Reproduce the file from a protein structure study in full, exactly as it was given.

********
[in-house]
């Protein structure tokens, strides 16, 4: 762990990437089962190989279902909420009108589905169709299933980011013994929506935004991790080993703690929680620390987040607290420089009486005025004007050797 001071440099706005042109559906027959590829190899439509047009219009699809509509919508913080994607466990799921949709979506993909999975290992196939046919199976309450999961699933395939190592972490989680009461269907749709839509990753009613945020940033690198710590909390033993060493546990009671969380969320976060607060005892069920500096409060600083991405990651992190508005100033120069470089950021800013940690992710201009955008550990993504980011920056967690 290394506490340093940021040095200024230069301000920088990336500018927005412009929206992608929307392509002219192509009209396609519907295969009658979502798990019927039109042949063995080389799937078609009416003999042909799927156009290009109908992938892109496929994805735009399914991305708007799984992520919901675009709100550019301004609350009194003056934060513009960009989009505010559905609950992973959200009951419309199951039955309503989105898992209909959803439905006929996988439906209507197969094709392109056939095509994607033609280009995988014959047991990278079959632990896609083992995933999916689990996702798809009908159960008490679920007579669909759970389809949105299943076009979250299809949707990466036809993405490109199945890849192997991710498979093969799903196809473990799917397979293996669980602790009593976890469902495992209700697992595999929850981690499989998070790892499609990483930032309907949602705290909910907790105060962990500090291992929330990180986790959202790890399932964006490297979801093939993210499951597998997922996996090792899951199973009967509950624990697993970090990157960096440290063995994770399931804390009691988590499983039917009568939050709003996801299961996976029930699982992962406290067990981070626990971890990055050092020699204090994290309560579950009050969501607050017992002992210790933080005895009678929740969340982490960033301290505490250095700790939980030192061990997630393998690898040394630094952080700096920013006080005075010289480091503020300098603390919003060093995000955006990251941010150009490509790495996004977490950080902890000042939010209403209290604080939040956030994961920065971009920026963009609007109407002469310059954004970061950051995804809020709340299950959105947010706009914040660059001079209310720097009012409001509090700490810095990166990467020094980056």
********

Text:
[in-house]
């Protein structure tokens, strides 16, 4: 762990990437089962190989279902909420009108589905169709299933980011013994929506935004991790080993703690929680620390987040607290420089009486005025004007050797 001071440099706005042109559906027959590829190899439509047009219009699809509509919508913080994607466990799921949709979506993909999975290992196939046919199976309450999961699933395939190592972490989680009461269907749709839509990753009613945020940033690198710590909390033993060493546990009671969380969320976060607060005892069920500096409060600083991405990651992190508005100033120069470089950021800013940690992710201009955008550990993504980011920056967690 290394506490340093940021040095200024230069301000920088990336500018927005412009929206992608929307392509002219192509009209396609519907295969009658979502798990019927039109042949063995080389799937078609009416003999042909799927156009290009109908992938892109496929994805735009399914991305708007799984992520919901675009709100550019301004609350009194003056934060513009960009989009505010559905609950992973959200009951419309199951039955309503989105898992209909959803439905006929996988439906209507197969094709392109056939095509994607033609280009995988014959047991990278079959632990896609083992995933999916689990996702798809009908159960008490679920007579669909759970389809949105299943076009979250299809949707990466036809993405490109199945890849192997991710498979093969799903196809473990799917397979293996669980602790009593976890469902495992209700697992595999929850981690499989998070790892499609990483930032309907949602705290909910907790105060962990500090291992929330990180986790959202790890399932964006490297979801093939993210499951597998997922996996090792899951199973009967509950624990697993970090990157960096440290063995994770399931804390009691988590499983039917009568939050709003996801299961996976029930699982992962406290067990981070626990971890990055050092020699204090994290309560579950009050969501607050017992002992210790933080005895009678929740969340982490960033301290505490250095700790939980030192061990997630393998690898040394630094952080700096920013006080005075010289480091503020300098603390919003060093995000955006990251941010150009490509790495996004977490950080902890000042939010209403209290604080939040956030994961920065971009920026963009609007109407002469310059954004970061950051995804809020709340299950959105947010706009914040660059001079209310720097009012409001509090700490810095990166990467020094980056």